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As Lawsuit Moves Forward, Many Immigrant Students in Collier Waiting to Join Classrooms

Photo: Christopher Connell via Flickr Creative Commons

Many immigrant students in Collier County continue to be re-directed to language programs at technical colleges, rather than enrolled in public high school classes. It's a practice the Southern Poverty Law Center alleges in a lawsuit brought last year denies the students an education and the chance to build credits toward a high school diploma.

The Department of Justice in October said the lawsuit should move forward after school district lawyers asked for it to be dismissed. School board officials cite policies that would not allow students to enroll "because they could not complete high school by age 19."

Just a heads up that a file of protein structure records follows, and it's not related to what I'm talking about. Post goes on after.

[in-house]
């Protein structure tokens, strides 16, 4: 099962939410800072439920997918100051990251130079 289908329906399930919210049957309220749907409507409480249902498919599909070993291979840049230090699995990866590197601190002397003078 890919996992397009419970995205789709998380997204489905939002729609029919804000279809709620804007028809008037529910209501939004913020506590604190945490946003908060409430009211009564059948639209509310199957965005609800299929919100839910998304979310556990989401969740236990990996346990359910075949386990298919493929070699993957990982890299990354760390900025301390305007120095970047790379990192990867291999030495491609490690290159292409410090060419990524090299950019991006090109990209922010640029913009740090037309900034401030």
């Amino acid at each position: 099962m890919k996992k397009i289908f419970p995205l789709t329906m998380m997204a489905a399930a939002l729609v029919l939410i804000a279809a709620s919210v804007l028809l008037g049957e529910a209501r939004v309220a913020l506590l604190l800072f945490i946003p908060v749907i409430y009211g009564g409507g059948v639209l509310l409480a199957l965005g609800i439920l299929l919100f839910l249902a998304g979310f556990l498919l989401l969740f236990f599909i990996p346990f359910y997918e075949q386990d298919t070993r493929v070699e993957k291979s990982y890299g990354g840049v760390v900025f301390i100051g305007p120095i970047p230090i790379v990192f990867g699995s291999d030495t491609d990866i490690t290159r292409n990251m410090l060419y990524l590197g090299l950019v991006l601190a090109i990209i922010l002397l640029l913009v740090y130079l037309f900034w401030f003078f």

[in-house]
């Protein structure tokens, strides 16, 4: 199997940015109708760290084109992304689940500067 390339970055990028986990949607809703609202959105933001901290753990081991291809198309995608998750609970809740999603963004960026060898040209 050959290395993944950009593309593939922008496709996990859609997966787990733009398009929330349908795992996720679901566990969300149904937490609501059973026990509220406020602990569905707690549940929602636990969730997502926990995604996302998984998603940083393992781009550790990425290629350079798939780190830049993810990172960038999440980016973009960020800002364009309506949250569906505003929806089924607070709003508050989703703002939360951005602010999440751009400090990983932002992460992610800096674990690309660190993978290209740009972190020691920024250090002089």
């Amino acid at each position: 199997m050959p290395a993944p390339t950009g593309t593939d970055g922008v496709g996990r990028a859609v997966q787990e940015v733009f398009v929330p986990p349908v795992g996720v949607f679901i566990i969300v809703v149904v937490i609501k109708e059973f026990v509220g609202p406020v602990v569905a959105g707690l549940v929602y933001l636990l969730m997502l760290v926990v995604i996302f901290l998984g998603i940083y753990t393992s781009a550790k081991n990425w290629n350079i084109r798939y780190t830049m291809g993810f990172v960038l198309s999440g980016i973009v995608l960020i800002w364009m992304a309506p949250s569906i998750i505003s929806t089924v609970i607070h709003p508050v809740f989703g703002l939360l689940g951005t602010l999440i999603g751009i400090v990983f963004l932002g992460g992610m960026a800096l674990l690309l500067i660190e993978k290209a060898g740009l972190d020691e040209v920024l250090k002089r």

Wednesday at 1 p.m. on Gulf Coast Live, Southern Poverty Law Center attorney Michelle Lapointe, representing  the families in the class action lawsuit against Collier County School District, explains the latest developments of the case and how similar cases are are popping up across the country. 

Also joining the program is Bob Sorenson with the Gulf Coast Literacy Council to explain the challenges students learning English as a second language face in classrooms across Southwest Florida.

Matthew Smith is a reporter and producer of WGCU’s Gulf Coast Live.
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